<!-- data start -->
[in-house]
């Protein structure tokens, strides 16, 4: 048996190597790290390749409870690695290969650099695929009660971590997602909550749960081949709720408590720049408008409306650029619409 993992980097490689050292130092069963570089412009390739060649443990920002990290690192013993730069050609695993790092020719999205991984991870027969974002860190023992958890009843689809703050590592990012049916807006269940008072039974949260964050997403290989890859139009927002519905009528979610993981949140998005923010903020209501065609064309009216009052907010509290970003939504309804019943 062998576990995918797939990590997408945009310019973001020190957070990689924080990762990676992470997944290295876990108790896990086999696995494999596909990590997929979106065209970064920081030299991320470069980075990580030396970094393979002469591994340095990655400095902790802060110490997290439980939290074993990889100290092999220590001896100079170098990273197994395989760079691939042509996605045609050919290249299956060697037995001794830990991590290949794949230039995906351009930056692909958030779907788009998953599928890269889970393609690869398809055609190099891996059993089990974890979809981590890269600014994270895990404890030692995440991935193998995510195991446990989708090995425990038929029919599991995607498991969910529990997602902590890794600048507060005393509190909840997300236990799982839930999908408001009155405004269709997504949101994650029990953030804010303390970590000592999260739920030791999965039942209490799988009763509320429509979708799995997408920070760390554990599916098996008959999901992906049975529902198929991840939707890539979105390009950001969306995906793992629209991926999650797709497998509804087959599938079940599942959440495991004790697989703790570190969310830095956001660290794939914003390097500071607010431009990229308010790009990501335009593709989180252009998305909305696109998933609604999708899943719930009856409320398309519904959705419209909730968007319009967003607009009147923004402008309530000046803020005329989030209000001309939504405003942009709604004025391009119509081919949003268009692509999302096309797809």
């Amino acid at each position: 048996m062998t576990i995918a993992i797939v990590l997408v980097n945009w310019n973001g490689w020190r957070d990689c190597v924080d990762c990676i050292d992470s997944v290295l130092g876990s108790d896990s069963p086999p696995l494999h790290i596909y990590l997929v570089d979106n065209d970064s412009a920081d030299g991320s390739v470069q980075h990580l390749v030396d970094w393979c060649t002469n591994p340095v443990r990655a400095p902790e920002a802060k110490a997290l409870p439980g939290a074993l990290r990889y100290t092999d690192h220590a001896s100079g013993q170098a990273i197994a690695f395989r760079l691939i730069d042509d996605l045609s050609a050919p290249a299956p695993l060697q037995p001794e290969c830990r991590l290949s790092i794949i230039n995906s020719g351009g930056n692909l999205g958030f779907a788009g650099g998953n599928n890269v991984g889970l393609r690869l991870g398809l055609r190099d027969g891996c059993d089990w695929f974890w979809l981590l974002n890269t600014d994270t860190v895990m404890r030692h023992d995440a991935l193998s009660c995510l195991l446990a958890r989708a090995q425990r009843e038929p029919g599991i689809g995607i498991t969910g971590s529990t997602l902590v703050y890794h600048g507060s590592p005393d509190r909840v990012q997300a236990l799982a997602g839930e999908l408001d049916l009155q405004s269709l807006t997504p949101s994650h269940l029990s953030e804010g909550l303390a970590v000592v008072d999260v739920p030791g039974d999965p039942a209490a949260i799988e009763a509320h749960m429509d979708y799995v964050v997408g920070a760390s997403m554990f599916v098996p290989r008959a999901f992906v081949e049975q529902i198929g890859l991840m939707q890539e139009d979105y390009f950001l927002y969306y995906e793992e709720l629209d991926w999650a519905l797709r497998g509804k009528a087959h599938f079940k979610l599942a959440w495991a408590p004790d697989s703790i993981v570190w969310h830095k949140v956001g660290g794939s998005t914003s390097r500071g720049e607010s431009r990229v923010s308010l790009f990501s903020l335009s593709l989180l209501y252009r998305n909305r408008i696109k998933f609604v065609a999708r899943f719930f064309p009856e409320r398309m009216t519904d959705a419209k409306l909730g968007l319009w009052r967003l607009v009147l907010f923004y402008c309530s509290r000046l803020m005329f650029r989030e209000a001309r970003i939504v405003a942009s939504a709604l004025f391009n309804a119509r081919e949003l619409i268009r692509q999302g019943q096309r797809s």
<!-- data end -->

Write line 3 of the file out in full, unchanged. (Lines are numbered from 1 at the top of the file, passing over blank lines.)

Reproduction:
């Amino acid at each position: 048996m062998t576990i995918a993992i797939v990590l997408v980097n945009w310019n973001g490689w020190r957070d990689c190597v924080d990762c990676i050292d992470s997944v290295l130092g876990s108790d896990s069963p086999p696995l494999h790290i596909y990590l997929v570089d979106n065209d970064s412009a920081d030299g991320s390739v470069q980075h990580l390749v030396d970094w393979c060649t002469n591994p340095v443990r990655a400095p902790e920002a802060k110490a997290l409870p439980g939290a074993l990290r990889y100290t092999d690192h220590a001896s100079g013993q170098a990273i197994a690695f395989r760079l691939i730069d042509d996605l045609s050609a050919p290249a299956p695993l060697q037995p001794e290969c830990r991590l290949s790092i794949i230039n995906s020719g351009g930056n692909l999205g958030f779907a788009g650099g998953n599928n890269v991984g889970l393609r690869l991870g398809l055609r190099d027969g891996c059993d089990w695929f974890w979809l981590l974002n890269t600014d994270t860190v895990m404890r030692h023992d995440a991935l193998s009660c995510l195991l446990a958890r989708a090995q425990r009843e038929p029919g599991i689809g995607i498991t969910g971590s529990t997602l902590v703050y890794h600048g507060s590592p005393d509190r909840v990012q997300a236990l799982a997602g839930e999908l408001d049916l009155q405004s269709l807006t997504p949101s994650h269940l029990s953030e804010g909550l303390a970590v000592v008072d999260v739920p030791g039974d999965p039942a209490a949260i799988e009763a509320h749960m429509d979708y799995v964050v997408g920070a760390s997403m554990f599916v098996p290989r008959a999901f992906v081949e049975q529902i198929g890859l991840m939707q890539e139009d979105y390009f950001l927002y969306y995906e793992e709720l629209d991926w999650a519905l797709r497998g509804k009528a087959h599938f079940k979610l599942a959440w495991a408590p004790d697989s703790i993981v570190w969310h830095k949140v956001g660290g794939s998005t914003s390097r500071g720049e607010s431009r990229v923010s308010l790009f990501s903020l335009s593709l989180l209501y252009r998305n909305r408008i696109k998933f609604v065609a999708r899943f719930f064309p009856e409320r398309m009216t519904d959705a419209k409306l909730g968007l319009w009052r967003l607009v009147l907010f923004y402008c309530s509290r000046l803020m005329f650029r989030e209000a001309r970003i939504v405003a942009s939504a709604l004025f391009n309804a119509r081919e949003l619409i268009r692509q999302g019943q096309r797809s």